The time of the Reformation in Europe was a time of anguish, strife and difficulty. Men like Martin Luther, John Calvin, John Knox, Ulric Zwingli and others were considered revolutionaries by the State and the Catholic Church. Wars of independence, liberation, and restoration were fought, blood was shed on all sides.
Many of those who immigrated to the United States came to avoid these wars and conflicts, and were attracted by the promise of a land in which freedom of conscience and freedom of religion were guaranteed.
The divisions of Europe could not be entirely avoided in America. New Mexico was no exception The conquistadores brought the kingdom of Spain and the Catholic faith to the New World. The Archdiocese of Santa Fe celebrated 400 years of Christianity in New Mexico in 1998. Yet for Native Americans, the "discovery" of America was a mixed blessing. They had to struggle for survival and to preserve their culture and native religious traditions. But the Gospel message of the good news of Jesus Christ brought by the Franciscans remains a great gift to the Native Americans.
In this land of mixed cultures, histories, and goals it is difficult to preserve peace and harmony. Yet we celebrate our life together and the freedom we enjoy as a people of faith.
The Catholic Tradition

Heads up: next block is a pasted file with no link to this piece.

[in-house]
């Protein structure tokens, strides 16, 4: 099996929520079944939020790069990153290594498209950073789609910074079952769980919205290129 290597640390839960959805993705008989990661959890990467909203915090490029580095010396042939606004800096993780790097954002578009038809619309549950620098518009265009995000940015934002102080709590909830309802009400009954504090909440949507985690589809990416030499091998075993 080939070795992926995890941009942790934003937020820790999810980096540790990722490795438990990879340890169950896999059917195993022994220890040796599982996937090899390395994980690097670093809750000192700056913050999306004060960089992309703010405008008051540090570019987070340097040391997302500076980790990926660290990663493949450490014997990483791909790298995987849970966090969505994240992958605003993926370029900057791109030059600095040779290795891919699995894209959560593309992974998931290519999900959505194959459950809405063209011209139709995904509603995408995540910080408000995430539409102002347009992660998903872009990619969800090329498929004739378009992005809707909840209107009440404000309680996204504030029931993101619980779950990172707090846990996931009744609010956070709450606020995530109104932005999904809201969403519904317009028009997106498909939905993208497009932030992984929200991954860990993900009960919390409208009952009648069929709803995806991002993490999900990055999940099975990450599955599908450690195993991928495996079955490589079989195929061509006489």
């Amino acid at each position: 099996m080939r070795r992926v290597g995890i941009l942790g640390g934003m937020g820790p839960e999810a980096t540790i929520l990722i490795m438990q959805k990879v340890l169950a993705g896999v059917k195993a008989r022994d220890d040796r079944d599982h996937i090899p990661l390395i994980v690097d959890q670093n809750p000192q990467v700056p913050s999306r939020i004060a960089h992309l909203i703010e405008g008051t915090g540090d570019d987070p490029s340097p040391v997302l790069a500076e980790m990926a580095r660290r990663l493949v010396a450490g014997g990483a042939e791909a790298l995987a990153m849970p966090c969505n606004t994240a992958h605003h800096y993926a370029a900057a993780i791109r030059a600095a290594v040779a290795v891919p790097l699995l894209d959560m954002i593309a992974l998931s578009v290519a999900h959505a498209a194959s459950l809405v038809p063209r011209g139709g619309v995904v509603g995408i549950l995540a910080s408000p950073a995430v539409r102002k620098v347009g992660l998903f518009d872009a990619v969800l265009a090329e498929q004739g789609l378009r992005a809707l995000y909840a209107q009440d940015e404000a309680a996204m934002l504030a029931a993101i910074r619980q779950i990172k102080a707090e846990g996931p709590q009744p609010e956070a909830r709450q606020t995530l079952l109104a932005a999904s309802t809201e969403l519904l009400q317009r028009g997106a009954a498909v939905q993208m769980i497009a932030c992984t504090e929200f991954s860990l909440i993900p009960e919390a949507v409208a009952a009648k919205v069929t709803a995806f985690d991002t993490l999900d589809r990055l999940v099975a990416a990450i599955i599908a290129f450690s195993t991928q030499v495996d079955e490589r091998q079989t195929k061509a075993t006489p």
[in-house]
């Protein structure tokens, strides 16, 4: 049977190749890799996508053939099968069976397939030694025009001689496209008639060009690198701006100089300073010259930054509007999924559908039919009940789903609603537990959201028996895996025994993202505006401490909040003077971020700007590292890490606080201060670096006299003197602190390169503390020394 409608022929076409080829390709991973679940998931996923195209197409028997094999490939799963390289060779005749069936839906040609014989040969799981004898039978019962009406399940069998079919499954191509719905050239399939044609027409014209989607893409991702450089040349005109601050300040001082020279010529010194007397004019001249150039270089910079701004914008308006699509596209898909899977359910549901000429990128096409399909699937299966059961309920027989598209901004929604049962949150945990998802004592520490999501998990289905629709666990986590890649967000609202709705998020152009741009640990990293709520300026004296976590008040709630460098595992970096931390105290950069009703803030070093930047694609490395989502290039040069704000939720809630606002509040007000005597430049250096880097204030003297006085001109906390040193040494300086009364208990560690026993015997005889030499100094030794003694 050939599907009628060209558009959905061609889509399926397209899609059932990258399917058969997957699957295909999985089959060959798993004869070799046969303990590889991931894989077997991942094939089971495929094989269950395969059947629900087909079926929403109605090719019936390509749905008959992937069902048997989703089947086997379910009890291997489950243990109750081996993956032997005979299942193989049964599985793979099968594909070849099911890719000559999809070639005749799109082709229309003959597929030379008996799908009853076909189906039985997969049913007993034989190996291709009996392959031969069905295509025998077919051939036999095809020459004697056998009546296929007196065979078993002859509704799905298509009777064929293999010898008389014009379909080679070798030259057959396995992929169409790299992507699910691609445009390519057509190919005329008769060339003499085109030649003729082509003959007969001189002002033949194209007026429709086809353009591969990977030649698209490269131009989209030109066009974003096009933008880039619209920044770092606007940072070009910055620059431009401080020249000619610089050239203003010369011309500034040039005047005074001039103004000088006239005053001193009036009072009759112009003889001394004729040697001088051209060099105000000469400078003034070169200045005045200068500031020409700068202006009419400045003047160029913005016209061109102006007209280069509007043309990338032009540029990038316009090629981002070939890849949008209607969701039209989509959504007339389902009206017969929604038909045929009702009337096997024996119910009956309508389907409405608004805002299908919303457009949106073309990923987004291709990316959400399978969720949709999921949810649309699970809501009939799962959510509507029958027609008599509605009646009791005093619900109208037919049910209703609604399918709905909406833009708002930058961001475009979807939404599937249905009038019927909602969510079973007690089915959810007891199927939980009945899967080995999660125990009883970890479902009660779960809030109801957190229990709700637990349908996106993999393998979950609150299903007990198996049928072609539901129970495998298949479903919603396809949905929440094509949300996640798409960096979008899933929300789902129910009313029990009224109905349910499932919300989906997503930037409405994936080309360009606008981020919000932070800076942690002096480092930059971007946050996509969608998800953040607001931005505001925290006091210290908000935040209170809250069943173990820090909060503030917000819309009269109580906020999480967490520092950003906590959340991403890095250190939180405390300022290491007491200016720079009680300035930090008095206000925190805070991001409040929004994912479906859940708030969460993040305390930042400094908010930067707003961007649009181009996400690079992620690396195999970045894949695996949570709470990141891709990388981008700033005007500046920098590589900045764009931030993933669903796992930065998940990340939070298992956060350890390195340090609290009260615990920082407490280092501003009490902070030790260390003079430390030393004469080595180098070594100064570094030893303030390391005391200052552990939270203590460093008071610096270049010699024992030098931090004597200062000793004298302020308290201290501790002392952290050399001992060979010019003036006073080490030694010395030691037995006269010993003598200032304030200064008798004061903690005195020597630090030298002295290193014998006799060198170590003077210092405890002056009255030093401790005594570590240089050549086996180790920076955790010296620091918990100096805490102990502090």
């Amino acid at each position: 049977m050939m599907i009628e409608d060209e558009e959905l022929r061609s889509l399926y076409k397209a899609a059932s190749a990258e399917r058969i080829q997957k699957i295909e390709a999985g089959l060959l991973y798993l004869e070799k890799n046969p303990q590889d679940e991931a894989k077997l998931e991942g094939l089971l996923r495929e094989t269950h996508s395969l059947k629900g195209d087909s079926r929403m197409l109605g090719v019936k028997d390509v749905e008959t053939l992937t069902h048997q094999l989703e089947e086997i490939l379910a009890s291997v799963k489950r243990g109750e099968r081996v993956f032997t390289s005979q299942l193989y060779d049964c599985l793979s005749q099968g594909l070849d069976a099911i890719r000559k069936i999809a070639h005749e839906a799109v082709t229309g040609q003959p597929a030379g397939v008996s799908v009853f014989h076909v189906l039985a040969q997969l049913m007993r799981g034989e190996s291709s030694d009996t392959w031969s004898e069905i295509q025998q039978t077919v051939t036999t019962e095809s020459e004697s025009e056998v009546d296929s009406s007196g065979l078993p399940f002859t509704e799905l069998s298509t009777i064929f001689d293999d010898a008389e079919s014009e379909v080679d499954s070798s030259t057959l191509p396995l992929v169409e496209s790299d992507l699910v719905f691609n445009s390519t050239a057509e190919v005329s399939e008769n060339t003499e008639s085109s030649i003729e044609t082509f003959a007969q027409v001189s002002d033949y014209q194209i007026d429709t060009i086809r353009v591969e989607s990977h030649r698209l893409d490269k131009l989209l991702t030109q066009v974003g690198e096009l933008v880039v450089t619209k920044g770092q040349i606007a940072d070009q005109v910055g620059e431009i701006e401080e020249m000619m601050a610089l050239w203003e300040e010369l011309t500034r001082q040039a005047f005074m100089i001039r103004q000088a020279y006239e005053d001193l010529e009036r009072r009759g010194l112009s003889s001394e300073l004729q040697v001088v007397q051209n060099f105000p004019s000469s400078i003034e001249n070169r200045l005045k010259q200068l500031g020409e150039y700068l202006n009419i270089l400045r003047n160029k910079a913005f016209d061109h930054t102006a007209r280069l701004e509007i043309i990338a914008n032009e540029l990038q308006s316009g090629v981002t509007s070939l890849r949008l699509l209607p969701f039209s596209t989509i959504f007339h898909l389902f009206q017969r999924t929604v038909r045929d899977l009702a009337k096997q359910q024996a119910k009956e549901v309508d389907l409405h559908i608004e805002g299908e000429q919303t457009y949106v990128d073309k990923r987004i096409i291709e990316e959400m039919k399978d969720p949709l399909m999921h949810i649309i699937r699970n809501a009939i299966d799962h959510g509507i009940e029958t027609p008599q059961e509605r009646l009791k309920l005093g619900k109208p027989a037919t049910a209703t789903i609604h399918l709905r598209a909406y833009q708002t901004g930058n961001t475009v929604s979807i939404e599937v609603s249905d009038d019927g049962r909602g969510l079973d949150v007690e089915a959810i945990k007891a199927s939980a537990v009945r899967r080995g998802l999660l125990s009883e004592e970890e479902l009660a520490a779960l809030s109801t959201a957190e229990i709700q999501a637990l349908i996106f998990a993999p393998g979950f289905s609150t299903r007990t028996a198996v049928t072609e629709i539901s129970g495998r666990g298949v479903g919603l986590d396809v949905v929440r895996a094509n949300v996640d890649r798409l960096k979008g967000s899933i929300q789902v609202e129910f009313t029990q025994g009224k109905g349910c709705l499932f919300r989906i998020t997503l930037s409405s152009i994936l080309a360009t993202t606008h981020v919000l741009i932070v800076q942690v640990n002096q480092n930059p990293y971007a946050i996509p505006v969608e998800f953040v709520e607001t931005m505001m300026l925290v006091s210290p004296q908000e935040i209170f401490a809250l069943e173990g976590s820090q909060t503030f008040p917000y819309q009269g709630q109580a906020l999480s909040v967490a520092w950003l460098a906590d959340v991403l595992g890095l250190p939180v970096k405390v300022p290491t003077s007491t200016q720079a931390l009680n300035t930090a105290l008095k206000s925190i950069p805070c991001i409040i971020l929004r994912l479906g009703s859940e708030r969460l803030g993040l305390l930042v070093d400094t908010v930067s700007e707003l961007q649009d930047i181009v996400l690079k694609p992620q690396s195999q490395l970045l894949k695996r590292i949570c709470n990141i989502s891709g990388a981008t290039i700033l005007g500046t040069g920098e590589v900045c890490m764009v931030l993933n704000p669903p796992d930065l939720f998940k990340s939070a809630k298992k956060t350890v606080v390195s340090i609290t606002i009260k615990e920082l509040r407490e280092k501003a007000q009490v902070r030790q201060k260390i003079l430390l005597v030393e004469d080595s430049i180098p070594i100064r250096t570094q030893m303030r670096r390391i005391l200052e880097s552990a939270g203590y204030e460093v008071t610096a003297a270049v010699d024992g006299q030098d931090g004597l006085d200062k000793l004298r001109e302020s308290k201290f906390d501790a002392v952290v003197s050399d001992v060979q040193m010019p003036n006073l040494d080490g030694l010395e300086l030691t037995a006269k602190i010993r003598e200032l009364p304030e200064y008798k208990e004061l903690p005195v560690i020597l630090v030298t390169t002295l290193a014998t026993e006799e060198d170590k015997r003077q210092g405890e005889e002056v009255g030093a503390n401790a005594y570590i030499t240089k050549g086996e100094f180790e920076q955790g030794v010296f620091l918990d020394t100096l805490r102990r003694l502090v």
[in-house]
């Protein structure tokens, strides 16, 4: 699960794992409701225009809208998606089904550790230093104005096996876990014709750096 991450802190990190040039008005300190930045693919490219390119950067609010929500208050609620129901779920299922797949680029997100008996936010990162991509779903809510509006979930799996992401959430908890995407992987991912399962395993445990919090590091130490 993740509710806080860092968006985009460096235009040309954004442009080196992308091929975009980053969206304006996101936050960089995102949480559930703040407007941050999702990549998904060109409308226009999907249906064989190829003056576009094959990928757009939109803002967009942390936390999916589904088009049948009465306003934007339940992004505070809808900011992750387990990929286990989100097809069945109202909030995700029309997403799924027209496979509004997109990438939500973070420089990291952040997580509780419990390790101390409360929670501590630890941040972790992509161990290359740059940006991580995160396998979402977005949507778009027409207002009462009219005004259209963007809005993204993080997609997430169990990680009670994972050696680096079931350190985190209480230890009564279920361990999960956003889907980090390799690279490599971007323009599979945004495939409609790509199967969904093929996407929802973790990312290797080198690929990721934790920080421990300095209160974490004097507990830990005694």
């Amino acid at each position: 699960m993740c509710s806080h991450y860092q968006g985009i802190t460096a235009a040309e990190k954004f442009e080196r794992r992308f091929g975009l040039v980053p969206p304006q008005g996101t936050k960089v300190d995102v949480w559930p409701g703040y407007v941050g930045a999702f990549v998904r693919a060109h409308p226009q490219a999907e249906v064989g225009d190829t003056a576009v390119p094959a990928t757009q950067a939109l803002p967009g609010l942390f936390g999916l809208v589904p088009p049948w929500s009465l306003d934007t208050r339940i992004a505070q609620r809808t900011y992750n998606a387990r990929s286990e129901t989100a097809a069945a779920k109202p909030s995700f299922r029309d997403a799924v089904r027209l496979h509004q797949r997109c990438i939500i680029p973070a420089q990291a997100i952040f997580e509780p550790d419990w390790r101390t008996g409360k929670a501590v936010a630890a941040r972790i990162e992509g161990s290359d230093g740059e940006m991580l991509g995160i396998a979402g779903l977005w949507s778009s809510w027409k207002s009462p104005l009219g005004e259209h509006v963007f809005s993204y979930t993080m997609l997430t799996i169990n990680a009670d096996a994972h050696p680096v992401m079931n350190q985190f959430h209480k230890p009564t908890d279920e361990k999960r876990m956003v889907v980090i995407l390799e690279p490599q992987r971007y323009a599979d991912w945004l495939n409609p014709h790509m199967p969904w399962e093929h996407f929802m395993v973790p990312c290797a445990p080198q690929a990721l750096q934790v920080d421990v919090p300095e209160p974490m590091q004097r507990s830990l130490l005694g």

The ecumenical spirit of the Second Vatican Ecumenical Council (1962-1965) rests on the recognition of gifts, which God has bestowed on different Christian traditions. Mutual respect for persons, recognition that God's grace is not limited to our churches or our Christian faith, should help us to make room in our hearts for the faith and conscience of others. We recognize in our common faith and baptism in Jesus Christ that we are brothers and sisters in the Lord.
The Catholic Tradition is a long and venerable one. It is rooted in the Scriptures, worship of God and the Sacraments. The Catholic Tradition which originated in the Middle East, spread East and West from the time of the Apostles to our day.
Allegiance to the faith transmitted through an apostolic succession of bishops is at the heart of the Catholic Tradition. In that tradition the Pope is venerated as the successor of St. Peter and the spokesperson for the Church. The spirit of Vatican II calls us to look not only at what we have that distinguishes the Churches from one another but also at the many blessings that we hold in common.
The Presbyterian Tradition
The Presbyterian Tradition owes much to the work and preaching of John Calvin who taught and preached in the Cathedral of St. Peter in Geneva. It is indebted as well to the English and Scottish Reformation of John Knox. According to that tradition the Church was in great need of reform in the sixteenth century. Calvin states clearly that he did not want to create a new church, but to reform the Ancient Church and its worship of God.